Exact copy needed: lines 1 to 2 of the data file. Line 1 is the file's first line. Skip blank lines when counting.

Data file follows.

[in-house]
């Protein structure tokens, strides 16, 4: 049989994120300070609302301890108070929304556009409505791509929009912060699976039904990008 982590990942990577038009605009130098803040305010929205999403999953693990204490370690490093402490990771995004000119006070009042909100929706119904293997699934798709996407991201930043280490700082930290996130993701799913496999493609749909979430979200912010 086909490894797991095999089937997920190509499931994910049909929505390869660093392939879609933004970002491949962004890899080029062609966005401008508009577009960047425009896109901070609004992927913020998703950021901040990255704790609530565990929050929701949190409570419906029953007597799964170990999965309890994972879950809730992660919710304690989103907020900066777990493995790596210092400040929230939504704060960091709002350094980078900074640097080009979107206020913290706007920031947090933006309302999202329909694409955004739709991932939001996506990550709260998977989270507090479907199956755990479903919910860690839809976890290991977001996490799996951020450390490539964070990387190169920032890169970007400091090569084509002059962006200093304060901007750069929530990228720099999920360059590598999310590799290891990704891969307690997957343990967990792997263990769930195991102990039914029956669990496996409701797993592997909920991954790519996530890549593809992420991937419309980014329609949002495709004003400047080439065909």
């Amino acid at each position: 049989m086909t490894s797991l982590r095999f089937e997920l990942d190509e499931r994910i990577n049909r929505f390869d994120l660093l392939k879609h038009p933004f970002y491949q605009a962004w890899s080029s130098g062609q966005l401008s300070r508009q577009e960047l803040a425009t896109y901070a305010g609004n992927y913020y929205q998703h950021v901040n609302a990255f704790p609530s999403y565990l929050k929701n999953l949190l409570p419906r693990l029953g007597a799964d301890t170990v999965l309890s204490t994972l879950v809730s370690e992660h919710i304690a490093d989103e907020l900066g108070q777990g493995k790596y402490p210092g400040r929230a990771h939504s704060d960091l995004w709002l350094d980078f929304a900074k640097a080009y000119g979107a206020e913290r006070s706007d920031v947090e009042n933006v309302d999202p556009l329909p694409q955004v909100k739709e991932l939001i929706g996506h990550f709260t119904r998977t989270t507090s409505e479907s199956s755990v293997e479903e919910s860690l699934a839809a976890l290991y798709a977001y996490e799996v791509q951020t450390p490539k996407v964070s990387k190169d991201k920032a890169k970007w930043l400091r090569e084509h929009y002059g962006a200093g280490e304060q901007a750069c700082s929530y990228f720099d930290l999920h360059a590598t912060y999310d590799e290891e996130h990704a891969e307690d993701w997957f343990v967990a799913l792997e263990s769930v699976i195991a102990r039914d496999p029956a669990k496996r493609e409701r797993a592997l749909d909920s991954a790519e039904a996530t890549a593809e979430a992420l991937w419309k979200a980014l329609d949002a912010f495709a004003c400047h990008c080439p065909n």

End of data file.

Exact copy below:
[in-house]
């Protein structure tokens, strides 16, 4: 049989994120300070609302301890108070929304556009409505791509929009912060699976039904990008 982590990942990577038009605009130098803040305010929205999403999953693990204490370690490093402490990771995004000119006070009042909100929706119904293997699934798709996407991201930043280490700082930290996130993701799913496999493609749909979430979200912010 086909490894797991095999089937997920190509499931994910049909929505390869660093392939879609933004970002491949962004890899080029062609966005401008508009577009960047425009896109901070609004992927913020998703950021901040990255704790609530565990929050929701949190409570419906029953007597799964170990999965309890994972879950809730992660919710304690989103907020900066777990493995790596210092400040929230939504704060960091709002350094980078900074640097080009979107206020913290706007920031947090933006309302999202329909694409955004739709991932939001996506990550709260998977989270507090479907199956755990479903919910860690839809976890290991977001996490799996951020450390490539964070990387190169920032890169970007400091090569084509002059962006200093304060901007750069929530990228720099999920360059590598999310590799290891990704891969307690997957343990967990792997263990769930195991102990039914029956669990496996409701797993592997909920991954790519996530890549593809992420991937419309980014329609949002495709004003400047080439065909």